Casper -(KCWY) "They see the city and the county not being deserving of extra funds,” said Casper city councilman Keith Goodenough.
November's one cent tax vote could be in jeopardy if city residents decide city council is not focusing on city business and some city council members say frustrations in the community are becoming apparent.
"People have said that voting no on the one cent is the result of discontent of government and government actions, local government actions, so for example if people are irritated with the city manager and don't agree with some of his approaches they can't vote the city manager out because he is not an elected official,” said Goodenough.
Goodenough says they can vote no on the one cent tax.
"A no vote would cause significant, substantial alterations to the operation of the city,” said Casper city manager John Patterson.
"I'd think we see cut backs in most of the recreation venues, the hours they are open and the employees they have. I think we would probably have to there is almost no doubt we'd have to increase sewer and water rates substantially,” said Casper Mayor Paul Meyer.
Patterson says many of these cuts would be seen immediately if a no vote wins out on Election Day, Mayor Meyer thinks the city could run effectively for about a year, but smaller municipalities would take a tremendous hit.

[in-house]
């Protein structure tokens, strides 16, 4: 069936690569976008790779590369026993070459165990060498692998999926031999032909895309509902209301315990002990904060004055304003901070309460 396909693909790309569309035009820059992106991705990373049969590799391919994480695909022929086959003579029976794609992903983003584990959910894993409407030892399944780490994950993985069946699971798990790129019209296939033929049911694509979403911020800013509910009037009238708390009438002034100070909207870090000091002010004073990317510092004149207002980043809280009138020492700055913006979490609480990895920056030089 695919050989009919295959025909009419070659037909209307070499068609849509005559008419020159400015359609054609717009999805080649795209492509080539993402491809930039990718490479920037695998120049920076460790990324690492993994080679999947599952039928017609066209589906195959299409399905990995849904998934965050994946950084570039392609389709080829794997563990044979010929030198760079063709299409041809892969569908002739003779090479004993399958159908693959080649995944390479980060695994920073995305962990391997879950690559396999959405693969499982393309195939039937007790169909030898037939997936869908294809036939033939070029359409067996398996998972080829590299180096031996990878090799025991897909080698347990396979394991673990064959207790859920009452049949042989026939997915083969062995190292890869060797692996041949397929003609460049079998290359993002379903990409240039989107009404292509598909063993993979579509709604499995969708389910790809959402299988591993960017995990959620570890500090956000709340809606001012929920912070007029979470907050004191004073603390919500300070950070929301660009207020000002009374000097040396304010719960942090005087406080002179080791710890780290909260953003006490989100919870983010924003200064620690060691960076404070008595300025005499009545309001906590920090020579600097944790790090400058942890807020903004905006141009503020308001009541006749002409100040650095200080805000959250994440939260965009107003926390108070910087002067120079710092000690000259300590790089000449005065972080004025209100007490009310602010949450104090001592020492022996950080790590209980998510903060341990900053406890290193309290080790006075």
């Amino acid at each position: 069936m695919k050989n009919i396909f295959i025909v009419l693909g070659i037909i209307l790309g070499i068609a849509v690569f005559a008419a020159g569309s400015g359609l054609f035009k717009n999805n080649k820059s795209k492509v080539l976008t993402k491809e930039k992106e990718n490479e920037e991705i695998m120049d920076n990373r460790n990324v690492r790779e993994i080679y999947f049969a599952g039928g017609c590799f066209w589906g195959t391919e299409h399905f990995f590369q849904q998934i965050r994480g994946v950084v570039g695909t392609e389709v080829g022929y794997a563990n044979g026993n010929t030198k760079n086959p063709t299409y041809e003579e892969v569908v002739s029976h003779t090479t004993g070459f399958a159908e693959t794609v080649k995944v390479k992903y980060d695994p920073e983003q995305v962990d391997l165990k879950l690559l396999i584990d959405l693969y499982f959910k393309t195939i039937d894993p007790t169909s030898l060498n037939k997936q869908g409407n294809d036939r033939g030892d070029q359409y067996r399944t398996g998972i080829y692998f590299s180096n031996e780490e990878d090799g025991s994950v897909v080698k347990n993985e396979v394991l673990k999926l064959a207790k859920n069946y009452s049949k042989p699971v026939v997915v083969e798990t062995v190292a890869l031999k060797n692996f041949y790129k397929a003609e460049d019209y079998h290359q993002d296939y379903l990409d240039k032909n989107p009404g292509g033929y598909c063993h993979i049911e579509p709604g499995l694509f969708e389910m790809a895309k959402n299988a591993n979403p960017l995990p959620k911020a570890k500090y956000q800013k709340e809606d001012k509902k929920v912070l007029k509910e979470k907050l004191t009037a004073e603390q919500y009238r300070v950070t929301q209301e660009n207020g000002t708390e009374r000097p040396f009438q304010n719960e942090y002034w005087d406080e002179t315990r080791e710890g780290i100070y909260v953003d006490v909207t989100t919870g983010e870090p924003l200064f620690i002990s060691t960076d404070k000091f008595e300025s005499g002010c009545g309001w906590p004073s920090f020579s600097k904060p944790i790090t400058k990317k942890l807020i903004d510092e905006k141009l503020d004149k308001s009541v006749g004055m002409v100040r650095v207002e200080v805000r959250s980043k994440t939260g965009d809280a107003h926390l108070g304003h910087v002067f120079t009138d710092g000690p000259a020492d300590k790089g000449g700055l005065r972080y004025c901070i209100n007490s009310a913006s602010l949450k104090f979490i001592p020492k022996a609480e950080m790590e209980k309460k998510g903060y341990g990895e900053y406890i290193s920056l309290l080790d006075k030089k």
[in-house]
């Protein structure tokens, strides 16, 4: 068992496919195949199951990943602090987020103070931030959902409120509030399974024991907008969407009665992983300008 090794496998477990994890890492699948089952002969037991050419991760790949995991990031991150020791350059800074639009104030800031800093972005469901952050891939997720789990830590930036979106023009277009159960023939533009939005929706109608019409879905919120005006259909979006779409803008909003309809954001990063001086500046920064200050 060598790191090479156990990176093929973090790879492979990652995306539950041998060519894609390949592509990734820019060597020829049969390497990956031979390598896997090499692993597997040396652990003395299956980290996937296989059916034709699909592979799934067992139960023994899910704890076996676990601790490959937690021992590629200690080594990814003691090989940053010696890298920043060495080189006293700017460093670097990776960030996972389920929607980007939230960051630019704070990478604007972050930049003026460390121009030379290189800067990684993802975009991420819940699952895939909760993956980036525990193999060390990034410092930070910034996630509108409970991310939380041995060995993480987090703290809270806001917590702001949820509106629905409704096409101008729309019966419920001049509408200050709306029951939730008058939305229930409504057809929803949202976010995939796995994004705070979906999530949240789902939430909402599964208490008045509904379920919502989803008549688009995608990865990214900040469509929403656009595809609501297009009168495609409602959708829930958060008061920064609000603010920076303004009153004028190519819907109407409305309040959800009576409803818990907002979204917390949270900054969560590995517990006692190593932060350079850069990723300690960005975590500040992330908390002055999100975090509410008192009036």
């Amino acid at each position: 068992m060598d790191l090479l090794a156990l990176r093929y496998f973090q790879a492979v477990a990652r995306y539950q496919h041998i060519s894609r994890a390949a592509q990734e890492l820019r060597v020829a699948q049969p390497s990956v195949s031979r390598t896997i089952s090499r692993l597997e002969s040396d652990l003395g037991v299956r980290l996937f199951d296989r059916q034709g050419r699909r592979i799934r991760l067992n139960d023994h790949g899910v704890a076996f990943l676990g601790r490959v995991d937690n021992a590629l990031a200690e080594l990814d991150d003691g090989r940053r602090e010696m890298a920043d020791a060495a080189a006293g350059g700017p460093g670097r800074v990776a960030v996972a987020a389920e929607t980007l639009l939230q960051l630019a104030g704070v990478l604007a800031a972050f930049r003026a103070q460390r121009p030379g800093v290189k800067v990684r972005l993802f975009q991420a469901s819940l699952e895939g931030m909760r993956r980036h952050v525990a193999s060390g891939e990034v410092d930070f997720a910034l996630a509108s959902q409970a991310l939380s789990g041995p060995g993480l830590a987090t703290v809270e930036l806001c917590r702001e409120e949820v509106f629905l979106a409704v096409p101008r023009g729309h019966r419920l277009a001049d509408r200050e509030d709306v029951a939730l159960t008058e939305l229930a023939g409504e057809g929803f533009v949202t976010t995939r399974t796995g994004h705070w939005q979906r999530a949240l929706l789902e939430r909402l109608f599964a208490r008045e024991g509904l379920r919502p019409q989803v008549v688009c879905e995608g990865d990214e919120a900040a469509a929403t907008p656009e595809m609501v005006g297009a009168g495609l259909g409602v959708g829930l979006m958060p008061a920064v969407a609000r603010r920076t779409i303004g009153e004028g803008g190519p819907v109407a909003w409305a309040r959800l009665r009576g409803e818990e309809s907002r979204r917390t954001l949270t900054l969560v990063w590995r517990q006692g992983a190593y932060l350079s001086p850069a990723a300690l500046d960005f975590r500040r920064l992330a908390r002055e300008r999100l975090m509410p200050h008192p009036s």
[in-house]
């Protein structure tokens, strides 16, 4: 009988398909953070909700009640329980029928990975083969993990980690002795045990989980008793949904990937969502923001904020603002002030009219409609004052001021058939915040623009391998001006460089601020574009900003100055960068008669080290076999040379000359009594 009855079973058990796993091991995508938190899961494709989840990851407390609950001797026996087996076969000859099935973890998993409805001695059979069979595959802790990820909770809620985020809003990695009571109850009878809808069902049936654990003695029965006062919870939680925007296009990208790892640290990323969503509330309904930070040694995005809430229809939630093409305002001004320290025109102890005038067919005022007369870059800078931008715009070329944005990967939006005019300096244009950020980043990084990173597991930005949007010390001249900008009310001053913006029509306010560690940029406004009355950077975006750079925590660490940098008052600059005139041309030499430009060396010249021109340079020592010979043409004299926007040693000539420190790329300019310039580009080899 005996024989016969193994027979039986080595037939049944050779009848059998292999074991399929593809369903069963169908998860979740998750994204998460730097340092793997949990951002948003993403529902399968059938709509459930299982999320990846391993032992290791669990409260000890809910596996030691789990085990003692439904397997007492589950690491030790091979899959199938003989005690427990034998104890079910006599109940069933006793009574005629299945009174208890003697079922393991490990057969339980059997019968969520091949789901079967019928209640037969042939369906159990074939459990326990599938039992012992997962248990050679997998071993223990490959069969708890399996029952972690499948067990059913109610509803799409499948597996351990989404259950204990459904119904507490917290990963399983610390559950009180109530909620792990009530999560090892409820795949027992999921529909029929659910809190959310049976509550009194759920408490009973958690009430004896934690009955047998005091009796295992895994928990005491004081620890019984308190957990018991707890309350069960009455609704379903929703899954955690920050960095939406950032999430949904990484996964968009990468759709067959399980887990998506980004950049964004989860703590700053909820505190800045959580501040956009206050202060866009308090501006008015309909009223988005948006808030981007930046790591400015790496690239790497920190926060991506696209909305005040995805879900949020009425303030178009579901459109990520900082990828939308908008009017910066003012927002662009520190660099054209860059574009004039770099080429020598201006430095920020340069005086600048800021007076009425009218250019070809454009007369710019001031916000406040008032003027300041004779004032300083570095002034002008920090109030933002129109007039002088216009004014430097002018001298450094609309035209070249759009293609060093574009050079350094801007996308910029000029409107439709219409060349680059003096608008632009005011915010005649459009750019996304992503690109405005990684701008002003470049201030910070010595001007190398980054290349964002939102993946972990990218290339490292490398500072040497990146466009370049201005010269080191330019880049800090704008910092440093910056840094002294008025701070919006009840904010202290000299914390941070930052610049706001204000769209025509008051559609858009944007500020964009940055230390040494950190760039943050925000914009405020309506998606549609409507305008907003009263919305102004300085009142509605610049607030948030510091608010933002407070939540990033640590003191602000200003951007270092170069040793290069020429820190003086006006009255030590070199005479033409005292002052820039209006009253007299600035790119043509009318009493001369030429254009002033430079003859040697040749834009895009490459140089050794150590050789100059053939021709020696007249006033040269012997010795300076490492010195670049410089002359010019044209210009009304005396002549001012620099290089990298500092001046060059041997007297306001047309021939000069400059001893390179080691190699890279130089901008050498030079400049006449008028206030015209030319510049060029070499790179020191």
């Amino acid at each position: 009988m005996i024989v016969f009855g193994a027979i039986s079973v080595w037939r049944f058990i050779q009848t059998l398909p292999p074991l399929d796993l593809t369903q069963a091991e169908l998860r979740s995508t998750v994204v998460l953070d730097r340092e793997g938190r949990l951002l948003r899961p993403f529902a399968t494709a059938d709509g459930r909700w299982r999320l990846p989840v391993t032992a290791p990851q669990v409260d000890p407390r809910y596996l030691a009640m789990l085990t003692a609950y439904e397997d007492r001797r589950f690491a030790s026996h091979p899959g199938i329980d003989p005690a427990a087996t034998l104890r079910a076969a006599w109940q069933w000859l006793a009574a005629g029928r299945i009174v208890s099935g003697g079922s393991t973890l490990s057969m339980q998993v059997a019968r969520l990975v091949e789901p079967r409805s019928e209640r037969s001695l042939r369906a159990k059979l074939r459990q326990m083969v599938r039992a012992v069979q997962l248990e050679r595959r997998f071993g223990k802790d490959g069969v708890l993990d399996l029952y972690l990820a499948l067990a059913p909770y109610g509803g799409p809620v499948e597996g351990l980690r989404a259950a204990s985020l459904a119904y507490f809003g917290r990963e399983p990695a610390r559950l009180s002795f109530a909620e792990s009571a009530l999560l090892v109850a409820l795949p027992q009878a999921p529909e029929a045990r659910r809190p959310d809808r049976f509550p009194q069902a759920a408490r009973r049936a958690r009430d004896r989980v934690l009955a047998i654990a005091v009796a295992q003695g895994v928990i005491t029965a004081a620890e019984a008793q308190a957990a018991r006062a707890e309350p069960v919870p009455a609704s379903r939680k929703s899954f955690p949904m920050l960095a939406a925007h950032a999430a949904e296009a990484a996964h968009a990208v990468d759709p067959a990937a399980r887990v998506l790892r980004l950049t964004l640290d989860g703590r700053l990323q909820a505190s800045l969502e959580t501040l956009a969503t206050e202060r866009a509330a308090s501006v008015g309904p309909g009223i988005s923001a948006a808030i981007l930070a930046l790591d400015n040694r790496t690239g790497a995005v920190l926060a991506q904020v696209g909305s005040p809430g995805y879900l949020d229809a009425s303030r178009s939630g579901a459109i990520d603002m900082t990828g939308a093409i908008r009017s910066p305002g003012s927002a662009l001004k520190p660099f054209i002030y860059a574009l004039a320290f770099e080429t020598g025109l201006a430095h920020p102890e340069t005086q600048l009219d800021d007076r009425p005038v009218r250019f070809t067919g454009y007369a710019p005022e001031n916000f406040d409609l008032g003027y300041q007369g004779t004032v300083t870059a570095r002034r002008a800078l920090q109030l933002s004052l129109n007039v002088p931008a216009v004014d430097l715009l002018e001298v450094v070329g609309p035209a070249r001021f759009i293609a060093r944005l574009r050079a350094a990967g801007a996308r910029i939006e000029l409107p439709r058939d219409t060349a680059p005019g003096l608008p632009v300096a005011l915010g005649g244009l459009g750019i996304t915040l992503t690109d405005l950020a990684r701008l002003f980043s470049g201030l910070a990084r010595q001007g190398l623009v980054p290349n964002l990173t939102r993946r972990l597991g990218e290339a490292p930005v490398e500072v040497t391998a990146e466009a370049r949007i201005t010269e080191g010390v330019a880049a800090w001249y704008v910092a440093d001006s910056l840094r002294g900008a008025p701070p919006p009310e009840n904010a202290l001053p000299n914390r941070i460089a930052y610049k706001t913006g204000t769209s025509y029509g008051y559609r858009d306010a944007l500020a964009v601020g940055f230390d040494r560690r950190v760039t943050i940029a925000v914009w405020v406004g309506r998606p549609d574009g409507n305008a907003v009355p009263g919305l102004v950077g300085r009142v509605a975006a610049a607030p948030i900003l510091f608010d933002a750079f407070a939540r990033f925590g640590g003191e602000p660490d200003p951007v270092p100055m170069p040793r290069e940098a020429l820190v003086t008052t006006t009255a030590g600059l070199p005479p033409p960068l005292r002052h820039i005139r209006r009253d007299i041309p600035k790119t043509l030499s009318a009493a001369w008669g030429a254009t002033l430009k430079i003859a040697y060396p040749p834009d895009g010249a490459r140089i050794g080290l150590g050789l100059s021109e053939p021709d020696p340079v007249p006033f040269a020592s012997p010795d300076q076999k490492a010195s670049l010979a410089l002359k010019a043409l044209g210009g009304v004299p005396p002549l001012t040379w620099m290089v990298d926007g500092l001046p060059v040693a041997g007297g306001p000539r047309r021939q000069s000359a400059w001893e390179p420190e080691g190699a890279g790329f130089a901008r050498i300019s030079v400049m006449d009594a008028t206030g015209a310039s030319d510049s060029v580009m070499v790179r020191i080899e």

"We do have a fairly substantial; as a matter of fact we have reserves that almost every city in the country would envy to have,” said Meyer.
"I'm nervous in the sense that we want to make sure that we follow the same pattern and same program that we used last year,” said Patterson.
Goodenough is sure that as city council continues to have an issue with the Hedquist situation turmoil in the community will continue to build.
"I believe that comes out when people go and have a choice whether to go raise taxes or not,” said Goodenough.
Goodenough says he thinks voters want to spend one cent money on required projects rather than optional projects, such as Hogadon.
Mayor Meyer and city manager John Patterson both say this tax has changed the city to what it has become over the last forty years and that much of the funds are drawn from visitors to the area.